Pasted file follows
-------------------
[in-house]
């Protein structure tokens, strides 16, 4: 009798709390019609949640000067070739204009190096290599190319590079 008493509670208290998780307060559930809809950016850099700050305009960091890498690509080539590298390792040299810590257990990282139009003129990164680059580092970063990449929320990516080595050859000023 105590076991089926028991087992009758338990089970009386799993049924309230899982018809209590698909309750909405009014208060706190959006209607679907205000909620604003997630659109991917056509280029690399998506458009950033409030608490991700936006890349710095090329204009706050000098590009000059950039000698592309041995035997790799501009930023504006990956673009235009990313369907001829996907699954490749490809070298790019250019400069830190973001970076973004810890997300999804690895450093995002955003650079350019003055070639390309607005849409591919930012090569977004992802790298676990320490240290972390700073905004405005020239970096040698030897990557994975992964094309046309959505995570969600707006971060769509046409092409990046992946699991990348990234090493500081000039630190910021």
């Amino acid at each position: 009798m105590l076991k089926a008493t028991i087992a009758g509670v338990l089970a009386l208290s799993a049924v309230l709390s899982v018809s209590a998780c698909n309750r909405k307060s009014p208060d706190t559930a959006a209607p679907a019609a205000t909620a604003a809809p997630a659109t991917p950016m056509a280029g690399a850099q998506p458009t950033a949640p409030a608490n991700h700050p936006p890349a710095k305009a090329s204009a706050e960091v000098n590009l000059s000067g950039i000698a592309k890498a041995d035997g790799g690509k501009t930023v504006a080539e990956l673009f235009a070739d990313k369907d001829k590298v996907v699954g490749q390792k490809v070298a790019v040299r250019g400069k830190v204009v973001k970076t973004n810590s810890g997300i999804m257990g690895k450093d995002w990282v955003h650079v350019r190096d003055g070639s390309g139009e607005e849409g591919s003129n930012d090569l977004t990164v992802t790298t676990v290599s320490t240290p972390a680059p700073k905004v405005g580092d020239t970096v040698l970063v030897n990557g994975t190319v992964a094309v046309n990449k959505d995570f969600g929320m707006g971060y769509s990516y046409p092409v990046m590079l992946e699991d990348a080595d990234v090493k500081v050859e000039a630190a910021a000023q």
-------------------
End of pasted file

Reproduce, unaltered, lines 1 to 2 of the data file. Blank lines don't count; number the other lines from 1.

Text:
[in-house]
């Protein structure tokens, strides 16, 4: 009798709390019609949640000067070739204009190096290599190319590079 008493509670208290998780307060559930809809950016850099700050305009960091890498690509080539590298390792040299810590257990990282139009003129990164680059580092970063990449929320990516080595050859000023 105590076991089926028991087992009758338990089970009386799993049924309230899982018809209590698909309750909405009014208060706190959006209607679907205000909620604003997630659109991917056509280029690399998506458009950033409030608490991700936006890349710095090329204009706050000098590009000059950039000698592309041995035997790799501009930023504006990956673009235009990313369907001829996907699954490749490809070298790019250019400069830190973001970076973004810890997300999804690895450093995002955003650079350019003055070639390309607005849409591919930012090569977004992802790298676990320490240290972390700073905004405005020239970096040698030897990557994975992964094309046309959505995570969600707006971060769509046409092409990046992946699991990348990234090493500081000039630190910021």